The Contender: Peace Pies
The search for San Diego's best veggie burger continues
Peace Pies could not be more Leucadian. In North County San Diego, Leucadia is how you spell “Ocean Beach.” Both neighborhoods consult crystals for major decisions, whether it’s to become a yoga instructor or to grow organic tomatoes in the trunk of your car.
I lived here for two years. I believe it was 1999–2000, or it could’ve been 1968. The town isn’t anti-progress in dumb ways; it’s just against dumb or needless progress. That’s why you’ll see many streets willfully without sidewalks, and a lack of giant, ugly planned communities along Pacific Coast Highway. Trailer homes, albeit elaborately designed like an HGTV special, are perfectly acceptable beachside living spaces.
Peace Pies is tucked in a tiny storefront off Pacific Coast Highway. Their original location is, actually, in OB. There’s enough room in the dirt next to the fence for two cars. The rest of you will have to find street parking. From the outside it looks like a charming shanty. A place where, inside, highly ethical people talk about single-use plastics, grids, and how to live off of them.
But that patio is something special. Real secret-garden stuff, with high, seclusionary wooden fences making a sort of alfresco hippie getaway, a trellis of ivy and lights and umbrellas forming a canopy above diners. Succulents are everywhere because flowers need water, and this place doesn’t dabble in the waste of precious resources. I could live here. Or set up a mud bath in the corner and stay for a couple days. At most places, that would scare people off, but here I imagine people would join me.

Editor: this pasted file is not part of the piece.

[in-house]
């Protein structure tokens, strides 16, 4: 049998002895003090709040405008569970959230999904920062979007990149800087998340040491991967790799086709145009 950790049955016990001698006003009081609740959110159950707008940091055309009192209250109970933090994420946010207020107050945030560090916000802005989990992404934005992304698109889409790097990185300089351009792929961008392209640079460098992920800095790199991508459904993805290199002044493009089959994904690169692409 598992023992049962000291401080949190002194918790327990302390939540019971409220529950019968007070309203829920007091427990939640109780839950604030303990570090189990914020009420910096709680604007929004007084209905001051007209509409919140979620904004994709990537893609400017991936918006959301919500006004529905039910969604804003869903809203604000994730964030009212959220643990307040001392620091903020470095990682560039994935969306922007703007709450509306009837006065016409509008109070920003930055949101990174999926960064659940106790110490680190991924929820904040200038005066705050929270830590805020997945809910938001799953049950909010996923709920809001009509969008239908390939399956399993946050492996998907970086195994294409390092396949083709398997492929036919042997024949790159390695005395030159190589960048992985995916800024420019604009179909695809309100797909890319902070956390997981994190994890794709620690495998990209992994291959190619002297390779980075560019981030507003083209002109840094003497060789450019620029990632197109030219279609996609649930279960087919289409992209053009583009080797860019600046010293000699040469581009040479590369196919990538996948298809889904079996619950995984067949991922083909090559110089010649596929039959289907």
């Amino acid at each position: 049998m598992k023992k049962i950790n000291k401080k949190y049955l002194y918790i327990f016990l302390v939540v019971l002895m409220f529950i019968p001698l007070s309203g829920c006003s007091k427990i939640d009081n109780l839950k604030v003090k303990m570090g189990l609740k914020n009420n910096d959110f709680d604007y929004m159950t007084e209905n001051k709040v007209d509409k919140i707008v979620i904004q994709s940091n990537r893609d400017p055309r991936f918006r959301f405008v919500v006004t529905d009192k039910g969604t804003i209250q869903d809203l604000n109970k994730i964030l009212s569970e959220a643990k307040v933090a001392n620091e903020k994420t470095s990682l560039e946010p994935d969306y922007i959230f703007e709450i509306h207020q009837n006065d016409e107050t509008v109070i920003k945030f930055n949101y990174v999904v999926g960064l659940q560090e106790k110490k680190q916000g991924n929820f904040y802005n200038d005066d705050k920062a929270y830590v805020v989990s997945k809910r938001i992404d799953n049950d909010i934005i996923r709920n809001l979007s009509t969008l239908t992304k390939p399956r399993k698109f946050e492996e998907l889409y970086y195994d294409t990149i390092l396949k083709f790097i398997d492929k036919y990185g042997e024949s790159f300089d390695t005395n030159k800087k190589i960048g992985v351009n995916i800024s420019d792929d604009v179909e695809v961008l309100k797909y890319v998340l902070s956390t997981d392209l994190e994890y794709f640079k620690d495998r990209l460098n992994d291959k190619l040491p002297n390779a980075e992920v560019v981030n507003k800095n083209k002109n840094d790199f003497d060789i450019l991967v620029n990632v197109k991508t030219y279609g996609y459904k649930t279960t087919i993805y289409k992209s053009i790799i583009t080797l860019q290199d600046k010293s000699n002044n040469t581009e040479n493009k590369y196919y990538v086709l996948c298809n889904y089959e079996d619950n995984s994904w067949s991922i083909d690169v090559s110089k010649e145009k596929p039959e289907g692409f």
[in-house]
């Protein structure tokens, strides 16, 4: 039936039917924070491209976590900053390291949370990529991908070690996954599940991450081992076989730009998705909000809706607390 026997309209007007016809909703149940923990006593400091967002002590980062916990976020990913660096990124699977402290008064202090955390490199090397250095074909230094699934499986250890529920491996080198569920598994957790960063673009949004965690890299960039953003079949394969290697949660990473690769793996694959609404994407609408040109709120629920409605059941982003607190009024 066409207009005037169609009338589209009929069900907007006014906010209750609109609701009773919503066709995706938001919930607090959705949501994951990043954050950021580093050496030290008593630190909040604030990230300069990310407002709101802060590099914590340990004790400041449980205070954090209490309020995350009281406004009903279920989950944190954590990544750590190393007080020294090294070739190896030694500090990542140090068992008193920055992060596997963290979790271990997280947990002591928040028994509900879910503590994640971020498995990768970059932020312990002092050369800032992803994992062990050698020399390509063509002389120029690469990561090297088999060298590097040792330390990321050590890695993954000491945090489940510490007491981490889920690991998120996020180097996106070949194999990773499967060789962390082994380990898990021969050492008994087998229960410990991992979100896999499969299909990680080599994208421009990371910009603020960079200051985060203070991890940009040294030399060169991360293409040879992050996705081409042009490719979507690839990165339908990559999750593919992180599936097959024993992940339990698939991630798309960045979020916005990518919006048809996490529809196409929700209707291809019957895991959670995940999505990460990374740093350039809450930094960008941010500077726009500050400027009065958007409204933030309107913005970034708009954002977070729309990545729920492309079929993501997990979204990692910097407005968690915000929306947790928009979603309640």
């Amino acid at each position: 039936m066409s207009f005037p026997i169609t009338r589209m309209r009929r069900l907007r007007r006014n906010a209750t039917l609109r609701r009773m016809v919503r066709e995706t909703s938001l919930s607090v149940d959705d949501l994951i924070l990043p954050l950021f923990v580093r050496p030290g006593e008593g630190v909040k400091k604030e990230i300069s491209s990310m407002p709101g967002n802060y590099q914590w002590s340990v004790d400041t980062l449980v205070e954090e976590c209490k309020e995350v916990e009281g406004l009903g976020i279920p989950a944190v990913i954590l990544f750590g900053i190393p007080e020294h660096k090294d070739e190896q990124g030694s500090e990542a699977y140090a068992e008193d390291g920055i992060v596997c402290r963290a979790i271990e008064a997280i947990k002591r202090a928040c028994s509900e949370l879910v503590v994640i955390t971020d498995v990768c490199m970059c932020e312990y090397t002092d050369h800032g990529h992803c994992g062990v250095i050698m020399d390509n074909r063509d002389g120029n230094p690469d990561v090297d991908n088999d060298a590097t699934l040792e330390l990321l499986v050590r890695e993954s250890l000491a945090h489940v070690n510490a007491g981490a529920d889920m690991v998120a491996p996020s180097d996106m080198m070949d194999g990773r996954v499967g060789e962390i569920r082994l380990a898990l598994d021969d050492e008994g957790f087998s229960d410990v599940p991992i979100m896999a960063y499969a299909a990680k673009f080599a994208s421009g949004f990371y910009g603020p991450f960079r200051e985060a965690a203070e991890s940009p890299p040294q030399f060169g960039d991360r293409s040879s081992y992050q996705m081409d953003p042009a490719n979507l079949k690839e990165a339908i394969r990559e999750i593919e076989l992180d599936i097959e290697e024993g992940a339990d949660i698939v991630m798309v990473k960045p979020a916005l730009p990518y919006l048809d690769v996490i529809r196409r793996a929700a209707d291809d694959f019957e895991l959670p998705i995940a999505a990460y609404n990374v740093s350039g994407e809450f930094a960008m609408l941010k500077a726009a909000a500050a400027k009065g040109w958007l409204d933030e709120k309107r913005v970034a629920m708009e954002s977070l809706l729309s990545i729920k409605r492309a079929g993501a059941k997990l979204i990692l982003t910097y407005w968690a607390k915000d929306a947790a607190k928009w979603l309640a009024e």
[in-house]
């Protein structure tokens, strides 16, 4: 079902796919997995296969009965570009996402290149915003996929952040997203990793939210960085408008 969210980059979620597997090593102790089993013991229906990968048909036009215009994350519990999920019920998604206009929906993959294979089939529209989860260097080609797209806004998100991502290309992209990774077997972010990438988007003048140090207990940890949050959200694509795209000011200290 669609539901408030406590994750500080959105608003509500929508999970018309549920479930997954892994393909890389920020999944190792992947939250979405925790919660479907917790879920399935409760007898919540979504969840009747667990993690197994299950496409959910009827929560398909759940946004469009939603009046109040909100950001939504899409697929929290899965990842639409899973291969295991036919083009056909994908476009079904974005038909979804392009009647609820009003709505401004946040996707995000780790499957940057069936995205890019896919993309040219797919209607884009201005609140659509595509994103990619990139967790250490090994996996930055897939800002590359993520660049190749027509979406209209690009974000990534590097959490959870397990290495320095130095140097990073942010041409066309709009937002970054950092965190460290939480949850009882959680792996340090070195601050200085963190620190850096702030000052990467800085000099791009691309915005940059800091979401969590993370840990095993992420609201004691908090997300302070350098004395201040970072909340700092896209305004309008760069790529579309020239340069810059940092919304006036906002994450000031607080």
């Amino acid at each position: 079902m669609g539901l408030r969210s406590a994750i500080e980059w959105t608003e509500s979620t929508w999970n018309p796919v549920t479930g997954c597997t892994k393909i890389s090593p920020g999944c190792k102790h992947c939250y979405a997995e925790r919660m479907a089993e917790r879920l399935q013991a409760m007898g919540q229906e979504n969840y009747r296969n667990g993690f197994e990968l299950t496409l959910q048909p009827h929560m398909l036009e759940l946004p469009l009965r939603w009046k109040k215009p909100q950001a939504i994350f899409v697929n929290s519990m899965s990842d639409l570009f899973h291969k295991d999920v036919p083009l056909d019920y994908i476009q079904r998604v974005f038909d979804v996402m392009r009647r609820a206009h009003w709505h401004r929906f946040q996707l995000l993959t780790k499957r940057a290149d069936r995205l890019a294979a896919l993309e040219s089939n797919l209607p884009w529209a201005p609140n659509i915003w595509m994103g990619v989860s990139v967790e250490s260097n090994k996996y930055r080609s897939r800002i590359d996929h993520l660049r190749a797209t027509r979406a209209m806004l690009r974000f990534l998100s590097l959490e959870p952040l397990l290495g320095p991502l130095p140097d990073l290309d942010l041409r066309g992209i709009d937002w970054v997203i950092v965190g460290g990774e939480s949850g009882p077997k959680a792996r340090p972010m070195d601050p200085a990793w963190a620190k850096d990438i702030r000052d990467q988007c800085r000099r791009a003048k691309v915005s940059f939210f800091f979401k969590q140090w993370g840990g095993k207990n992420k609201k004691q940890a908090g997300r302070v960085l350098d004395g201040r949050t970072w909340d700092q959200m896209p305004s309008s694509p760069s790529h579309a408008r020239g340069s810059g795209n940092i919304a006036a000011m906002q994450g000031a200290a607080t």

We’re here for their “Bliss Burger.” Peace Pies is raw vegan food. That means uncooked. The burger arrives looking like a salad between crackers. It looks beautiful, vibrant, popping with the colors of highly nutritional, organic vegetables and seeds. For that same reason, it also looks awful. Instead of a bun, there are two thin, flat , grayish crackers made of flax seeds and sunflower seeds. Sprouts stick out this way and that, and in the middle is a patty made of sun-dried tomatoes and walnuts.
I don’t want to bite this thing. I have flashbacks of the post-hippie ’80s, when neighborhood moms thought they could cook meatless and they were terribly wrong. They’d force us to eat a cuisine best suited for finches and waifish dogs.
The “Bliss Burger” instantaneously proves me wrong. It is delicious. The patty tastes of traditional meat spices, and it holds together, topped with a slice of yellow cashew cheese. The flax-sunflower bun actually works perfectly with the ingredients, and holds together as well. There’s a delicious side of cashew ranch. Being uncooked and having birdseed instead of a big, glorious bun, it’s a pretty far stretch from what most people think of as “a burger.”
But it is a veggie burger nonetheless. And, even as still-devout carnivores, we find it to be one of the best we’ve tasted on our citywide search for the best. If I lived in the area, I would camp on their patio and read Whole Earth or talk to strangers about Ken Kesey, and what he’s doing now. They’d respond, “Ken’s dead.” And I’d say, “but is he, really?”
Peace Pies, 133 Daphne Street, Leucadia; 4230 Voltaire Street, Ocean Beach